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Wacker, Alexander ; Elert, Eric von
Polyunsaturated fatty acids : evidence for non-substitutable biochemical resources in Daphnia galeata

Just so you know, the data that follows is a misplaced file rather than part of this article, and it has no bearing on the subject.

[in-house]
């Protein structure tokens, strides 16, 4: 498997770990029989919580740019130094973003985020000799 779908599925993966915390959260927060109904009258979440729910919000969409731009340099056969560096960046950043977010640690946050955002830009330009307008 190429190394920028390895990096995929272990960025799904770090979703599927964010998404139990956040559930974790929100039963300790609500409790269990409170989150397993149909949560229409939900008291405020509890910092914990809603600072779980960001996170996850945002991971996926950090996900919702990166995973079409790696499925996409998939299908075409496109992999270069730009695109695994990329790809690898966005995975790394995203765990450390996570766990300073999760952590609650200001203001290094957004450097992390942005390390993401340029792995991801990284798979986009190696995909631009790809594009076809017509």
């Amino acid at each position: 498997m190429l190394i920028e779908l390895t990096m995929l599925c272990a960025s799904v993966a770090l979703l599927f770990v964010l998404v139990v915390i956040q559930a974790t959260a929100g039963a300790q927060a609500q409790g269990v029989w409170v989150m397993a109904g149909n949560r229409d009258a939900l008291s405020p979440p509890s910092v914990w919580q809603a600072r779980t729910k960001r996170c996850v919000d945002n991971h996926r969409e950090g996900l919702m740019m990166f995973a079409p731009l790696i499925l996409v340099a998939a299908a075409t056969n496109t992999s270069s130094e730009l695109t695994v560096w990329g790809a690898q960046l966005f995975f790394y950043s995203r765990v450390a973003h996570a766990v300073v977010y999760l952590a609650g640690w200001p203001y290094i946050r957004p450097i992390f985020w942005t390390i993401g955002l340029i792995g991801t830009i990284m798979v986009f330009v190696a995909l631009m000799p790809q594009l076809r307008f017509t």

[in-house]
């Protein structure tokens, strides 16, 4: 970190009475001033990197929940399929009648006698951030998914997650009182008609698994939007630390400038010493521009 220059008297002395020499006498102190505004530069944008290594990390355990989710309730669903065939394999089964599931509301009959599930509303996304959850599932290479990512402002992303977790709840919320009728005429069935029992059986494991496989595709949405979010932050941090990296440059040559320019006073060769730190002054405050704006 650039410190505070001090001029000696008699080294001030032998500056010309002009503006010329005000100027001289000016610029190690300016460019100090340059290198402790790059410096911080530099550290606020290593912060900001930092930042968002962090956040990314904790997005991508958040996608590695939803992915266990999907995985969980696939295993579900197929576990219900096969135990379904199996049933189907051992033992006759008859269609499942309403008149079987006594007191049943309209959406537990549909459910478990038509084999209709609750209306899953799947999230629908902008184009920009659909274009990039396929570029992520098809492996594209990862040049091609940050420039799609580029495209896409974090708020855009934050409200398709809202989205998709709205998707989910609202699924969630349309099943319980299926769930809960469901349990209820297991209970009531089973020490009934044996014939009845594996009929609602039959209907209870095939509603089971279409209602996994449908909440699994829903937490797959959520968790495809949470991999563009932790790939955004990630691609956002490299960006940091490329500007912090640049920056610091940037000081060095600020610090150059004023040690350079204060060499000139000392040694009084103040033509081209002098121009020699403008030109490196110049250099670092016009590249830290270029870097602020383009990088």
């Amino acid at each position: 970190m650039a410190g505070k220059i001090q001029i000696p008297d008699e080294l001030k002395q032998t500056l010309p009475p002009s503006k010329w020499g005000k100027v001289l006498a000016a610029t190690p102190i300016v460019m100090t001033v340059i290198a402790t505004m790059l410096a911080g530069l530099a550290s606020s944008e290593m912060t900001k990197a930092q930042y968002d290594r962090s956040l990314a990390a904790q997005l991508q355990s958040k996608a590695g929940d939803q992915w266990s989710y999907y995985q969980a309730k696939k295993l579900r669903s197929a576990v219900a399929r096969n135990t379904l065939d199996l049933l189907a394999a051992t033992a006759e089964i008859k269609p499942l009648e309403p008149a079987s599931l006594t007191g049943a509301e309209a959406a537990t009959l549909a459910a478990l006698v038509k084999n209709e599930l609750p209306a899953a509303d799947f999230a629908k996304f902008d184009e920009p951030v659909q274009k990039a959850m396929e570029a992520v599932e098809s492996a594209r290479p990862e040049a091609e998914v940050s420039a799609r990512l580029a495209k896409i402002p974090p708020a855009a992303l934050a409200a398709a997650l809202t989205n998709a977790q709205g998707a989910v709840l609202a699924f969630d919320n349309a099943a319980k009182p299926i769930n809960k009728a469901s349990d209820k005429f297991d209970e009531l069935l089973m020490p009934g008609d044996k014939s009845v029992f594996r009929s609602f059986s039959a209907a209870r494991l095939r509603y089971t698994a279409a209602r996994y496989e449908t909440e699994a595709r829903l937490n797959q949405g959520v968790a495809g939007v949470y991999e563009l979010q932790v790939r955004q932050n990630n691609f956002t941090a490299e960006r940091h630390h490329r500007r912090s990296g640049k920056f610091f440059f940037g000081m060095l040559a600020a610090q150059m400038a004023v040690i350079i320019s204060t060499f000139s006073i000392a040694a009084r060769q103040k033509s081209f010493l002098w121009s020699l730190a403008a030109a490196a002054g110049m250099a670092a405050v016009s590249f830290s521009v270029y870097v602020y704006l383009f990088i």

Kurzfassung auf EnglischThe factors that determine the efficiency of energy transfer in aquatic food webs have been investigated for many decades. The plant-animal interface is the most variable and least predictable of all levels in the food web. In order to study determinants of food quality in a large lake and to test the recently proposed central importance of the long-chained eicosapentaenoic acid (EPA) at the pelagic producer-grazer interface, we tested the importance of polyunsaturated fatty acids (PUFAs) at the pelagic producerconsumer interface by correlating sestonic food parameters with somatic growth rates of a clone of Daphnia galeata. Daphnia growth rates were obtained from standardized laboratory experiments spanning one season with Daphnia feeding on natural seston from Lake Constance, a large pre-alpine lake. Somatic growth rates were fitted to sestonic parameters by using a saturation function. A moderate amount of variation was explained when the model included the elemental parameters carbon (r2 = 0.6) and nitrogen (r2 = 0.71). A tighter fit was obtained when sestonic phosphorus was incorporated (r2 = 0.86). The nonlinear regression with EPA was relatively weak (r2 = 0.77), whereas the highest degree of variance was explained by three C18-PUFAs. The best (r2 = 0.95), and only significant, correlation of Daphnia's growth was found with the C18-PUFA α-linolenic acid (α-LA; C18:3n-3). This correlation was weakest in late August when C:P values increased to 300, suggesting that mineral and PUFA-limitation of Daphnia's growth changed seasonally. Sestonic phosphorus and some PUFAs showed not only tight correlations with growth, but also with sestonic α-LA content. We computed Monte Carlo simulations to test whether the observed effects of α-LA on growth could be accounted for by EPA, phosphorus, or one of the two C18-PUFAs, stearidonic acid (C18:4n-3) and linoleic acid (C18:2n-6). With >99 % probability, the correlation of growth with α-LA could not be explained by any of these parameters. In order to test for EPA limitation of Daphnia's growth, in parallel with experiments on pure seston, growth was determined on seston supplemented with chemostat-grown, P-limited Stephanodiscus hantzschii, which is rich in EPA. Although supplementation increased the EPA content 80-800x, no significant changes in the nonlinear regression of the growth rates with α-LA were found, indicating that growth of Daphnia on pure seston was not EPA limited. This indicates that the two fatty acids, EPA and α-LA, were not mutually substitutable biochemical resources and points to different physiological functions of these two PUFAs. These results support the PUFA-limitation hypothesis for sestonic C:P < 300 but are contrary to the hypothesis of a general importance of EPA, since no evidence for EPA limitation was found. It is suggested that the resource ratios of EPA and α-LA rather than the absolute concentrations determine which of the two resources is limiting growth.
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